I can’t speak to any specific incident. Sometimes there are unknown entry points, like a hole in a fence, and other times a coyote may be able to jump a fence. The same is true of foxes and dogs. What I will say is that it’s very unlikely you’re going to have a coyote entering a backyard without a food incentive.

Food incentive like an adorable mini schnauzer?
No. We often respond to calls from homeowners who have seen a coyote on their property or seen one nearby. We’ll conduct an investigation, and there’s almost always a food source. That could be inadvertent—a compost bin that isn’t property maintained or a bird feeder that’s spilling over. We’ve also seen a huge rise in wildlife in parks, and we know that coyotes increase their proximity tolerance to humans because the reward is food; food drives behaviourA lot of parks have banned feeding, but you still see nuts along the trails or bread from people feeding ducks. Or you have the unethical wildlife photographers who are leaving food so they can get the images.

Is that really a thing?
Oh, absolutely. To clarify, most photographers are ethical, but you might have the occasional one who leaves food or smell traps, or they’ll even bring a dead animal to stage the shot so that it looks like the coyote killed it.

What can you tell me about this new breed of coy-wolf that is apparently smarter, bolder and more threatening?
I can tell you it’s a myth. All coyotes in Ontario are part wolf. The so-called coy-wolf, or Eastern coyote, is the same coyote that was here 100 years ago. Calling them coy-wolves is the same as calling dogs dog-wolves, so it doesn’t make a lot of sense. This idea that coyotes are becoming bolder or more predatory is also misinformed. You hear that people feel like a coyote is stalking or staring them down, but all they are doing is assessing the level of risk or danger, especially if you are with a dog. Is this animal a threat or a friend? Do I have to flee? Coyotes do not want to be in contact with humans.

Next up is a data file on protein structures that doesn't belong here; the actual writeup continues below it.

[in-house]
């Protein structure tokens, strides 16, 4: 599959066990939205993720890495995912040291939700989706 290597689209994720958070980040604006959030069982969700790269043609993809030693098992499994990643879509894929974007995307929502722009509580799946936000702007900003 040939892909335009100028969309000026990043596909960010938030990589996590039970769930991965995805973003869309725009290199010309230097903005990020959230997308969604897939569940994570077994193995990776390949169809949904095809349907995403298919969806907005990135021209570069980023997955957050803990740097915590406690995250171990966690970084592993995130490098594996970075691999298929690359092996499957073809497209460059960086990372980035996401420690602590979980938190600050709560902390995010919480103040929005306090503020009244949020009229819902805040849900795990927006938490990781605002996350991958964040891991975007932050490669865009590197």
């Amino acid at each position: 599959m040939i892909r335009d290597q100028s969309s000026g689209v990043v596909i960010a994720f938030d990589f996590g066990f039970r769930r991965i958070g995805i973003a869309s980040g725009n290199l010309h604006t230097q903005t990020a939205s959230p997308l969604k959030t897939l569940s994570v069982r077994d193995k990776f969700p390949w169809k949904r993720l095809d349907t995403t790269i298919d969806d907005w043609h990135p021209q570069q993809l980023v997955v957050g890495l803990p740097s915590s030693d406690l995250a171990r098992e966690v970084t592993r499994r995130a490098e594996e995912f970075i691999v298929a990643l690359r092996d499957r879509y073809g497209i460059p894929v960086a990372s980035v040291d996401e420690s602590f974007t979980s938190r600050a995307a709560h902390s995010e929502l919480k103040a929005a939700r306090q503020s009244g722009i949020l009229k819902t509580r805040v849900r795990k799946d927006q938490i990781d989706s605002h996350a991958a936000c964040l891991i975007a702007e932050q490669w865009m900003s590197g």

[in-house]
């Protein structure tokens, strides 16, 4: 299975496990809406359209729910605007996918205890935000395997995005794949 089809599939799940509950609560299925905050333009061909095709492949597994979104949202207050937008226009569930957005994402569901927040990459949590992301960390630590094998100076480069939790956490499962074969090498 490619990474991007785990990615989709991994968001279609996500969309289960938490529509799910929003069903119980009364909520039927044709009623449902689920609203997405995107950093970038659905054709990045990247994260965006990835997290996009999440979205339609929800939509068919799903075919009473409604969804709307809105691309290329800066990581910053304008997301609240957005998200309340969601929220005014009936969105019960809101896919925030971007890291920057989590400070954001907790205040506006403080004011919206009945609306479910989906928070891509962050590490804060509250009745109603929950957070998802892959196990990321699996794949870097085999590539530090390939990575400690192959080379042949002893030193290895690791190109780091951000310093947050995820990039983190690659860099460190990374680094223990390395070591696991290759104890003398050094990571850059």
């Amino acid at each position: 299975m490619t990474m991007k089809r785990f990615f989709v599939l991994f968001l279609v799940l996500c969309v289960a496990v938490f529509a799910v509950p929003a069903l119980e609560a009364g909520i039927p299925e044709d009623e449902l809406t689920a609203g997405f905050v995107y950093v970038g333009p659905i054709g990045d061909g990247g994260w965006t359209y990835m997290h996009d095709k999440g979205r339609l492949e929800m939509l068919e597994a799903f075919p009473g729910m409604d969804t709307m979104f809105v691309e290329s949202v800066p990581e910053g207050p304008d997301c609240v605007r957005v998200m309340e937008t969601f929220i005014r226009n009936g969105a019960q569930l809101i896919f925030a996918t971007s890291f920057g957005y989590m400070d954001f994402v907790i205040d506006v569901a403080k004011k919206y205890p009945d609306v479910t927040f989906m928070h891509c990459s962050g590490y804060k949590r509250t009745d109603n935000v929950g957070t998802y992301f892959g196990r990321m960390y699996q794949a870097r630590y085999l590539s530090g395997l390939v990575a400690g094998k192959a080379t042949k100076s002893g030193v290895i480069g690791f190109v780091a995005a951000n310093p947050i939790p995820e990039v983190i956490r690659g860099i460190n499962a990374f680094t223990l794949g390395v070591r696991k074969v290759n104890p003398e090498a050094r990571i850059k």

Can we say for sure that humans are safe? Today it’s a small dog, but a lot of parents are worrying about small children. There was that sighting of a coyote showing up in a Toronto schoolyard a few weeks ago.
I understand why parents have an emotional response. I am a parent myself, and my daughter was raised to know and respect wildlife. Even more importantly, she was raised knowing how to behave around domestic dogs. Almost half a million people are bitten by dogs every year, but for whatever reason, that’s a risk we’re willing to take. Champagne corks kill more people than coyotes.

Sounds like coyotes need a better brand manager.
They don’t need re-branding; they need to be understood for what they are. These are animals that just want to raise their families, keep their offspring safe. They mate for life, which is more than most humans can say.

Okay, let’s talk about the coyote-killing contest happening in Belleville through the end of February. The whole thing sounds pretty horrifying, but isn’t hunting coyotes in rural areas legal?
It is, as long as you have the appropriate licence, but that’s not the issue here. The whole thing is absolutely barbaric—there are even cash prizes. We have heard from a lot of people in the ethical hunting community who don’t want anything to do with this. We’re hoping that the government will intervene and shut it down. That’s one thing I should add: the vast majority of calls we get are from people who care about wildlife. Even if they’re scared, they want to be educated and to do the right thing. Of course, there are people who think we can trap or kill our way out of this situation, but that is simply not the case. We need to figure out how to live together.